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U.S. Department of Health and Human Services

Animal & Veterinary

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A Contemporary Approach to Risk Analysis in GFI #152

by H. Gregg Claycamp, Ph.D.
FDA Veterinarian Newsletter January/February 2003 Volume XVIII, No 1

In the FDA's mission "to promote and protect the public health . . . and [monitor] products for continued safety after they are in use," the Agency relies regularly on the principles and practice of risk analysis. CVM is likewise using risk analysis for approving new animal drug applications, in surveillance and compliance activities, and for its business planning. This essay describes the risk assessment model recently adapted by CVM for antimicrobial resistance risk assessment.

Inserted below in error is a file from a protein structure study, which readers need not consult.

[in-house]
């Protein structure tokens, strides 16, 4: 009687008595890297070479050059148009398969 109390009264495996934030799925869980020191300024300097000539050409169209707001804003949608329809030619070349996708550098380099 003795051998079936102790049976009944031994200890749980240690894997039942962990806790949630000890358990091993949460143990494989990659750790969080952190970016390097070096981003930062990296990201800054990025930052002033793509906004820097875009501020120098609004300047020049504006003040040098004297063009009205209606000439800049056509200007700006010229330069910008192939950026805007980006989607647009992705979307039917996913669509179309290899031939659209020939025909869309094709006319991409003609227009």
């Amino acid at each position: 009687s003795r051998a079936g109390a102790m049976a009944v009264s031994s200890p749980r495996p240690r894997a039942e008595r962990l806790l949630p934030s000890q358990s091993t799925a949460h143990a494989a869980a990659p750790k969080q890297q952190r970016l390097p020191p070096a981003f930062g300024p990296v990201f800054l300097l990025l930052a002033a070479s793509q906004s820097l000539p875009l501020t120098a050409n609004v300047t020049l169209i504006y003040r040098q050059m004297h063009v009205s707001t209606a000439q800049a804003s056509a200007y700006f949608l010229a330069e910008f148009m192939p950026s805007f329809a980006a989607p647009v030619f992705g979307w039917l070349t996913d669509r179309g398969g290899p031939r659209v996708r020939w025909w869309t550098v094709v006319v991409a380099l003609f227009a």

Risk analysis encompasses four major elements: hazard identification, risk assessment, risk management, and risk communication. These elements include the processes by which public health agencies recognize public health hazards, prioritize resources to prevent or mitigate health risks, monitor the successes and failures of public health initiatives, and communicate hazards and risks to the public and industry stakeholders. Two of the four activities, hazard identification and risk assessment, rely primarily on objective scientific and statistical methods-the facts of hazards and risks. The remaining two activities, risk management and risk communication, involve consideration of legal and economic constraints, cost-benefit analysis, and public tolerance for risk-the societal values pertaining to hazards and risks. For many public health risks, the natural tendency for tension between objective and subjective processes or between societal values and economic limits to resources for risk management often embroil risk analyses in lively and prolonged debates.